he search for life beyond our solar system requires unprecedented cooperation across scientific disciplines. NASA's NExSS collaboration includes those who study Earth as a life-bearing planet (lower right), those researching the diversity of solar system planets (left), and those on the new frontier, discovering worlds orbiting other stars in the galaxy (upper right). Credits: NASA

The search for life beyond our solar system requires unprecedented cooperation across scientific disciplines. NASA’s NExSS collaboration includes those who study Earth as a life-bearing planet (lower right), those researching the diversity of solar system planets (left), and those on the new frontier, discovering worlds orbiting other stars in the galaxy (upper right). (NASA)

That fields of science can benefit greatly from cross-fertilization with other disciplines is hardly a new idea.  We have, after all, long-standing formal disciplines such as biogeochemistry — a mash-up of many fields that has the potential to tell us more about the natural environment than any single approach.  Astrobiology in another field that inherently needs expertise and inputs from a myriad of disciplines, and the NASA Astrobiology Institute was founded (in 1998) to make sure that happened.

Until fairly recently, the world of exoplanet study was not especially interdisciplinary.  Astronomers and astrophysicists searched for distant planets and when they succeeded came away with some measures of planetary masses, their orbits, and sometimes their densities.  It was only in recent years, with the advent of a serious search for exoplanets with the potential to support life,  that it became apparent that chemists (astrochemists, that is), planetary and stellar scientists,  cloud specialists, geoscientists and more were needed at the table.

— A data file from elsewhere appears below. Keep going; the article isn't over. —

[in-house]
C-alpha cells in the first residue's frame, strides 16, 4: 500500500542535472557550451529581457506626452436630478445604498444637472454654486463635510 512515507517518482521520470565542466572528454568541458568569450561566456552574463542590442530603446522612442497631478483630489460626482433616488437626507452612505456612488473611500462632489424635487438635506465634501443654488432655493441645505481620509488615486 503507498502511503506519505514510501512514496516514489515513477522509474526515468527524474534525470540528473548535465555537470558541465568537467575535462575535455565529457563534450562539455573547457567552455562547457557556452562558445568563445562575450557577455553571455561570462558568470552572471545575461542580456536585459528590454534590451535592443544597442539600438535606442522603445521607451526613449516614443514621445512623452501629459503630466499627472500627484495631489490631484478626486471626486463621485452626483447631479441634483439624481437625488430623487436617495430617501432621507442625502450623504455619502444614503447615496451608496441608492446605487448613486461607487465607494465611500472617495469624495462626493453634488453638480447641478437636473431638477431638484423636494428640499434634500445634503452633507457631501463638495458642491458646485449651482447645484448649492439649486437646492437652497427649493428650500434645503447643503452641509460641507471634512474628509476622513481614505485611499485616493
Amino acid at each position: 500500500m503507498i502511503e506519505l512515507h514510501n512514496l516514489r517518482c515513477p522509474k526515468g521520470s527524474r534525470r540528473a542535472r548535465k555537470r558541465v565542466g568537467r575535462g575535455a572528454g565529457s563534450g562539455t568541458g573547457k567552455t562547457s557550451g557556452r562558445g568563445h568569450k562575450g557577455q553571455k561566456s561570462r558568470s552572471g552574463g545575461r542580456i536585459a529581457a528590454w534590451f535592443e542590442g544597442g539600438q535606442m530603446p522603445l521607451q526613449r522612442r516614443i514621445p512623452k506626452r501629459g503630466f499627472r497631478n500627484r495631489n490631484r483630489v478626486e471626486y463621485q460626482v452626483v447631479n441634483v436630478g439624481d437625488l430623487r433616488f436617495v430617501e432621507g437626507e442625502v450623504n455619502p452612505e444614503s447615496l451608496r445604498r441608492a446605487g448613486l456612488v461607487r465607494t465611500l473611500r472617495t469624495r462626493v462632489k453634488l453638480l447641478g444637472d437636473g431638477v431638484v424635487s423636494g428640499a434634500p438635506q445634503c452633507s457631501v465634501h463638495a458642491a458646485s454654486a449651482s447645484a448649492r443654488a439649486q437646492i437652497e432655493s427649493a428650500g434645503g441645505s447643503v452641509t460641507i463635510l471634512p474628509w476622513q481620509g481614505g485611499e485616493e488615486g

Universities were the first to create more wide-ranging exoplanet centers and studies, and by now there are a number of active sites here and abroad.  NASA formally weighed in one year ago with the creation of the Nexus for Exoplanet System Science (NExSS) — an initiative which brought together 17 university and research center teams with the goal of supercharging exoplanet studies, or at least to see if a formal, national network could produce otherwise unlikely collaborations and science.

That network is virtual, unpaid, and comes with no promises to the scientists.  Still, NASA leaders point to it as an important experiment, and some interesting collaborations, proposals and workshops have come out of it.

“A year is a very short time to judge an effort like this,” said Douglas Hudgins, program scientist for NASA’s Exoplanet Exploration Program, and one of the NASA people who helped NExSS come into being.

“Our attitude was to pull together a group of people, do our best to give them tool to work well together, let them have some time to get to know each other, and see what happens.  One year down the road, though, I think NExSS is developing and good ideas are coming out of it.”

 

Illustration of what a sunset might look like on a moon orbiting Kepler 47c and its two suns. (Softpedia)

Illustration of what a sunset might look like on a moon orbiting Kepler 47c and its two suns.

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